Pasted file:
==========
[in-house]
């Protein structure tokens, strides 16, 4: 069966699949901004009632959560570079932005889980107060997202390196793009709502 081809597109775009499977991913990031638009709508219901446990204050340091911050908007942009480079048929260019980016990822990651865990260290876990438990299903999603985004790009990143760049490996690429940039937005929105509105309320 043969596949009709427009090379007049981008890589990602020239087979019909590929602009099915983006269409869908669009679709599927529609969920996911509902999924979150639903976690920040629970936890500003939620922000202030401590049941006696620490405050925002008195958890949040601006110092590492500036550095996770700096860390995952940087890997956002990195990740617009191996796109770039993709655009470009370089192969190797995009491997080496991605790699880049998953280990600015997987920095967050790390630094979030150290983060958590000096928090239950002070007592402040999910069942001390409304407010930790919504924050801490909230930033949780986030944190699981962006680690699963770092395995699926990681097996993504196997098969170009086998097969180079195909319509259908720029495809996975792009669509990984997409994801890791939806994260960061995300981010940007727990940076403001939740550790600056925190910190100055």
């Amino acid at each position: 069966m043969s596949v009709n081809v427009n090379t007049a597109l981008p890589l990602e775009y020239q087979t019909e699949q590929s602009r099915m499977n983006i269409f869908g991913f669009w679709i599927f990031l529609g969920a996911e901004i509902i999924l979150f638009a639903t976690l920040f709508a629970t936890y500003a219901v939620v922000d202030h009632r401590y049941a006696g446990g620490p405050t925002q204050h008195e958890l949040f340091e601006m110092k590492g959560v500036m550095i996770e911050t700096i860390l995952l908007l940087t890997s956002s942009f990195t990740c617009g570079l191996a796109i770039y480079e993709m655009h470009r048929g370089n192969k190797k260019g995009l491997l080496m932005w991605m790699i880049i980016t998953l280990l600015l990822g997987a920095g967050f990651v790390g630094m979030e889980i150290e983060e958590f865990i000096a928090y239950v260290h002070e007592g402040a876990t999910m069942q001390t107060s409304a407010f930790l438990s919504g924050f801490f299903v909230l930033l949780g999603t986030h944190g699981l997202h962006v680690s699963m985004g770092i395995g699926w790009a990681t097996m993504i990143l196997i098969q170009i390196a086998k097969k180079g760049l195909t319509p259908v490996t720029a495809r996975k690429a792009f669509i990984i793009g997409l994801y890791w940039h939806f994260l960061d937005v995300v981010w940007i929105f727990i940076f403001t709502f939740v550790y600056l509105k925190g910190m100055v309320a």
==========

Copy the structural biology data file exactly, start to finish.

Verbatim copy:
[in-house]
């Protein structure tokens, strides 16, 4: 069966699949901004009632959560570079932005889980107060997202390196793009709502 081809597109775009499977991913990031638009709508219901446990204050340091911050908007942009480079048929260019980016990822990651865990260290876990438990299903999603985004790009990143760049490996690429940039937005929105509105309320 043969596949009709427009090379007049981008890589990602020239087979019909590929602009099915983006269409869908669009679709599927529609969920996911509902999924979150639903976690920040629970936890500003939620922000202030401590049941006696620490405050925002008195958890949040601006110092590492500036550095996770700096860390995952940087890997956002990195990740617009191996796109770039993709655009470009370089192969190797995009491997080496991605790699880049998953280990600015997987920095967050790390630094979030150290983060958590000096928090239950002070007592402040999910069942001390409304407010930790919504924050801490909230930033949780986030944190699981962006680690699963770092395995699926990681097996993504196997098969170009086998097969180079195909319509259908720029495809996975792009669509990984997409994801890791939806994260960061995300981010940007727990940076403001939740550790600056925190910190100055």
């Amino acid at each position: 069966m043969s596949v009709n081809v427009n090379t007049a597109l981008p890589l990602e775009y020239q087979t019909e699949q590929s602009r099915m499977n983006i269409f869908g991913f669009w679709i599927f990031l529609g969920a996911e901004i509902i999924l979150f638009a639903t976690l920040f709508a629970t936890y500003a219901v939620v922000d202030h009632r401590y049941a006696g446990g620490p405050t925002q204050h008195e958890l949040f340091e601006m110092k590492g959560v500036m550095i996770e911050t700096i860390l995952l908007l940087t890997s956002s942009f990195t990740c617009g570079l191996a796109i770039y480079e993709m655009h470009r048929g370089n192969k190797k260019g995009l491997l080496m932005w991605m790699i880049i980016t998953l280990l600015l990822g997987a920095g967050f990651v790390g630094m979030e889980i150290e983060e958590f865990i000096a928090y239950v260290h002070e007592g402040a876990t999910m069942q001390t107060s409304a407010f930790l438990s919504g924050f801490f299903v909230l930033l949780g999603t986030h944190g699981l997202h962006v680690s699963m985004g770092i395995g699926w790009a990681t097996m993504i990143l196997i098969q170009i390196a086998k097969k180079g760049l195909t319509p259908v490996t720029a495809r996975k690429a792009f669509i990984i793009g997409l994801y890791w940039h939806f994260l960061d937005v995300v981010w940007i929105f727990i940076f403001t709502f939740v550790y600056l509105k925190g910190m100055v309320a």